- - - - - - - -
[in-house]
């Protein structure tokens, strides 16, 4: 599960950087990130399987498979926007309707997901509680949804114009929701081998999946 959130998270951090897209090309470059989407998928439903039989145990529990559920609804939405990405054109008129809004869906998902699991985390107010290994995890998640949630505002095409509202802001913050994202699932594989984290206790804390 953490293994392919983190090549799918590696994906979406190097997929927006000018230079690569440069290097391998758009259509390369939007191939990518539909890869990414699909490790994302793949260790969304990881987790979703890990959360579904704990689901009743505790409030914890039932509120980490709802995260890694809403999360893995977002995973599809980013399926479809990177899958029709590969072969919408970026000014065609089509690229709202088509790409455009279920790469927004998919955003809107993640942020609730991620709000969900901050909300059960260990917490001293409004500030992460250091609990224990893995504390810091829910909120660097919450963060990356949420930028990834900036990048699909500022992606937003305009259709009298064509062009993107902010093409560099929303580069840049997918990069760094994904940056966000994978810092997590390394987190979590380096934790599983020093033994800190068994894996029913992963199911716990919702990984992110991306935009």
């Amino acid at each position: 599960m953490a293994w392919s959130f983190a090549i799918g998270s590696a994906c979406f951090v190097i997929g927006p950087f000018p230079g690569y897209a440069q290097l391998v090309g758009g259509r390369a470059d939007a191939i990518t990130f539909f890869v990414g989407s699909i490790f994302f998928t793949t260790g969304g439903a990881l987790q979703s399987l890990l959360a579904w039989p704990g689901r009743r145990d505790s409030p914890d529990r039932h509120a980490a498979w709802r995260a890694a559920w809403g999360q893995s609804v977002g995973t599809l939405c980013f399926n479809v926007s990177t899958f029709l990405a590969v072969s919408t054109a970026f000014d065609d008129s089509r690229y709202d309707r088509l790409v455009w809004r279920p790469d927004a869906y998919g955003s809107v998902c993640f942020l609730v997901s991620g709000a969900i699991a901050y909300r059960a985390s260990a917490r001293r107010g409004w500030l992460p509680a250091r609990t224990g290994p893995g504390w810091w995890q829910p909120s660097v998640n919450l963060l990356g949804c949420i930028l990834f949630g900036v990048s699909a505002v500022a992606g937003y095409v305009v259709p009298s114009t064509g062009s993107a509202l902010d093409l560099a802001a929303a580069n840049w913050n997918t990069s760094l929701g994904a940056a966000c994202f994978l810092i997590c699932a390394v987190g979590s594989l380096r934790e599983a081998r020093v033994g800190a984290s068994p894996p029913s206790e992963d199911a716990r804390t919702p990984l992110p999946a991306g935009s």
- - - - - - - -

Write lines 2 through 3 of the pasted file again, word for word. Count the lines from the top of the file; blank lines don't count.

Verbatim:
């Protein structure tokens, strides 16, 4: 599960950087990130399987498979926007309707997901509680949804114009929701081998999946 959130998270951090897209090309470059989407998928439903039989145990529990559920609804939405990405054109008129809004869906998902699991985390107010290994995890998640949630505002095409509202802001913050994202699932594989984290206790804390 953490293994392919983190090549799918590696994906979406190097997929927006000018230079690569440069290097391998758009259509390369939007191939990518539909890869990414699909490790994302793949260790969304990881987790979703890990959360579904704990689901009743505790409030914890039932509120980490709802995260890694809403999360893995977002995973599809980013399926479809990177899958029709590969072969919408970026000014065609089509690229709202088509790409455009279920790469927004998919955003809107993640942020609730991620709000969900901050909300059960260990917490001293409004500030992460250091609990224990893995504390810091829910909120660097919450963060990356949420930028990834900036990048699909500022992606937003305009259709009298064509062009993107902010093409560099929303580069840049997918990069760094994904940056966000994978810092997590390394987190979590380096934790599983020093033994800190068994894996029913992963199911716990919702990984992110991306935009």
């Amino acid at each position: 599960m953490a293994w392919s959130f983190a090549i799918g998270s590696a994906c979406f951090v190097i997929g927006p950087f000018p230079g690569y897209a440069q290097l391998v090309g758009g259509r390369a470059d939007a191939i990518t990130f539909f890869v990414g989407s699909i490790f994302f998928t793949t260790g969304g439903a990881l987790q979703s399987l890990l959360a579904w039989p704990g689901r009743r145990d505790s409030p914890d529990r039932h509120a980490a498979w709802r995260a890694a559920w809403g999360q893995s609804v977002g995973t599809l939405c980013f399926n479809v926007s990177t899958f029709l990405a590969v072969s919408t054109a970026f000014d065609d008129s089509r690229y709202d309707r088509l790409v455009w809004r279920p790469d927004a869906y998919g955003s809107v998902c993640f942020l609730v997901s991620g709000a969900i699991a901050y909300r059960a985390s260990a917490r001293r107010g409004w500030l992460p509680a250091r609990t224990g290994p893995g504390w810091w995890q829910p909120s660097v998640n919450l963060l990356g949804c949420i930028l990834f949630g900036v990048s699909a505002v500022a992606g937003y095409v305009v259709p009298s114009t064509g062009s993107a509202l902010d093409l560099a802001a929303a580069n840049w913050n997918t990069s760094l929701g994904a940056a966000c994202f994978l810092i997590c699932a390394v987190g979590s594989l380096r934790e599983a081998r020093v033994g800190a984290s068994p894996p029913s206790e992963d199911a716990r804390t919702p990984l992110p999946a991306g935009s």